Since it is common that art should express the spirit of the age that the artist is living in, whether the theme is derived from home or the heritage or from an event that goes back to thousands of years, or an event that took place hours ago. Art will never be the art of the past or the present, but remains always art for all times and places, as long as it is genuine and emanating from honest feelings, inspired by the event without fabricated imitation for the art to become immortal and not fall into oblivion. We should also be aware that art has a certain level, and has fixed limits and components that do not change and that are difficult to break out of, otherwise, why would we in our present times be studying and admiring the immortal beautiful creations of our ancestors, the works of creative artists who lived hundreds and thousands of years ago, trying to learn about their eternal civilizations and cultures.
Therefore, I am not forced or obliged to run and paint what we learn from modern European schools that turn human beings into color splashes. I cannot run from the influences that surround me or try to hide them, in order to hide the crimes of a vicious violent enemy that has occupied my land and my people. I always wanted and continue to want honesty and sincerity in expressing events I lived and continue to live, events that my Palestinian people are living under in trying to confront the injustice and misery. I express these events without any shyness or attempts to run away. I don’t see any reason why a contemporary artist should deny his feelings under the slogan of modernity. But because my heart is full with love for human beings and hate to enemies of humanity and usurpers of legitimate rights, I find myself under no obligation to imitate the imported modern schools of art, neither obliged to express a reality outside my own. My visual expression is about getting out all my feelings and sentiments ignited previously as result of uniting with what happened and continues to happen in my daily life and expressing them in my painting, as if it becomes a piece of me and not something separate from my environment and whatever is happening around me.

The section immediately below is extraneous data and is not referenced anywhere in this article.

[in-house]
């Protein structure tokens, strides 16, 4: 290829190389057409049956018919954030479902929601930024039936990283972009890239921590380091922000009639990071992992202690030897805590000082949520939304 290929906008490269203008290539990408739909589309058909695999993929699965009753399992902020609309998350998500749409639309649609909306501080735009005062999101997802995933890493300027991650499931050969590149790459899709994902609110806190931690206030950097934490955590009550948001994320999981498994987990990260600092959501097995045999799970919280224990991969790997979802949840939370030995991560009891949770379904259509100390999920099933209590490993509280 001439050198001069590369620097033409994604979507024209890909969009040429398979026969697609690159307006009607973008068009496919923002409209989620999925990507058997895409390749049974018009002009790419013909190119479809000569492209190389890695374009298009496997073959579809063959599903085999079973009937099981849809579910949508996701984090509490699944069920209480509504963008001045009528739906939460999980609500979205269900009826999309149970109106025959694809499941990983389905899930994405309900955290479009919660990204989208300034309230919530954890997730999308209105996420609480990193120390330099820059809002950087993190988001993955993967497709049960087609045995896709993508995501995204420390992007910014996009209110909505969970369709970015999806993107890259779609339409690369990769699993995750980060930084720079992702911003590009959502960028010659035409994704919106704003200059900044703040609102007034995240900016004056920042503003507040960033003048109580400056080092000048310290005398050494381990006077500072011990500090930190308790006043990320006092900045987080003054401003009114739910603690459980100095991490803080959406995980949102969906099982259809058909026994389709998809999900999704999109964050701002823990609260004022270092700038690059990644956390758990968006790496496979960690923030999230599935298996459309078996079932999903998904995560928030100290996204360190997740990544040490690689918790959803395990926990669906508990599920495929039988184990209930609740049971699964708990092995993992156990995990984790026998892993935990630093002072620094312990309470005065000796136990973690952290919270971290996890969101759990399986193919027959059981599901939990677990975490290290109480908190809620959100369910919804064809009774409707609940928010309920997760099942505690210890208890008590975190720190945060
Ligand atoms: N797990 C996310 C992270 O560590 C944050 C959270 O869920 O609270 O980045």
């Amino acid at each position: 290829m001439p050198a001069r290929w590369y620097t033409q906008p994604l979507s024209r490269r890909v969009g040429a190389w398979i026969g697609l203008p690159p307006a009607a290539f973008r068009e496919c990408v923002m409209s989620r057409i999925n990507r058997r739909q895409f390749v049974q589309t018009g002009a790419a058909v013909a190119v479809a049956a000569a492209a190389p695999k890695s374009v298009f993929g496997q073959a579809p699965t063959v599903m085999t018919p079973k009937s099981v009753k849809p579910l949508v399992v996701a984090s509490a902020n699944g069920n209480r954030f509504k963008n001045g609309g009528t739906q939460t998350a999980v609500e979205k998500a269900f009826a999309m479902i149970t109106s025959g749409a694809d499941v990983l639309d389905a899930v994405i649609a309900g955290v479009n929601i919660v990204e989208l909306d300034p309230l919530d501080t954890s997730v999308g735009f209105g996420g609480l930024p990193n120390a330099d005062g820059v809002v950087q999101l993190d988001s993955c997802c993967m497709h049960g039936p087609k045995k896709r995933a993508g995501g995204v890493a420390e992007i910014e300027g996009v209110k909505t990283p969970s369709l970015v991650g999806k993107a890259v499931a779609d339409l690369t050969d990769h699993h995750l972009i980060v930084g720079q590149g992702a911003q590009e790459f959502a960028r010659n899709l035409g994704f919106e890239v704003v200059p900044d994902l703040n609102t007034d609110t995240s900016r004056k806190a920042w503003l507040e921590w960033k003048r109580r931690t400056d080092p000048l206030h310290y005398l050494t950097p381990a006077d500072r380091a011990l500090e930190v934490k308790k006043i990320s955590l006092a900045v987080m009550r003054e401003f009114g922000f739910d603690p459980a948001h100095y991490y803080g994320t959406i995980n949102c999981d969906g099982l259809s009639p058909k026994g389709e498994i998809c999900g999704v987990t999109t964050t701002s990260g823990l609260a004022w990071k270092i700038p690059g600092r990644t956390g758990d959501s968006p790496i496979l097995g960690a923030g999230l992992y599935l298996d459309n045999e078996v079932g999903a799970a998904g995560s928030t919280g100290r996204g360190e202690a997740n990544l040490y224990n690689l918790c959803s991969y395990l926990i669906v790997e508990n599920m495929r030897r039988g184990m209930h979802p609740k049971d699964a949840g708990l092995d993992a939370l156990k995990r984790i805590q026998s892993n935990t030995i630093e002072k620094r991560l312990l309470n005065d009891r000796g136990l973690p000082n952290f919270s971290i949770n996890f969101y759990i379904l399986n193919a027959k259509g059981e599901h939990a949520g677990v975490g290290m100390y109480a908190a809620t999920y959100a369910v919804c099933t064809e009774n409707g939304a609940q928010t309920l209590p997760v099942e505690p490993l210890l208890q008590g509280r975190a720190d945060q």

Tamam Al Akhal (Shammout)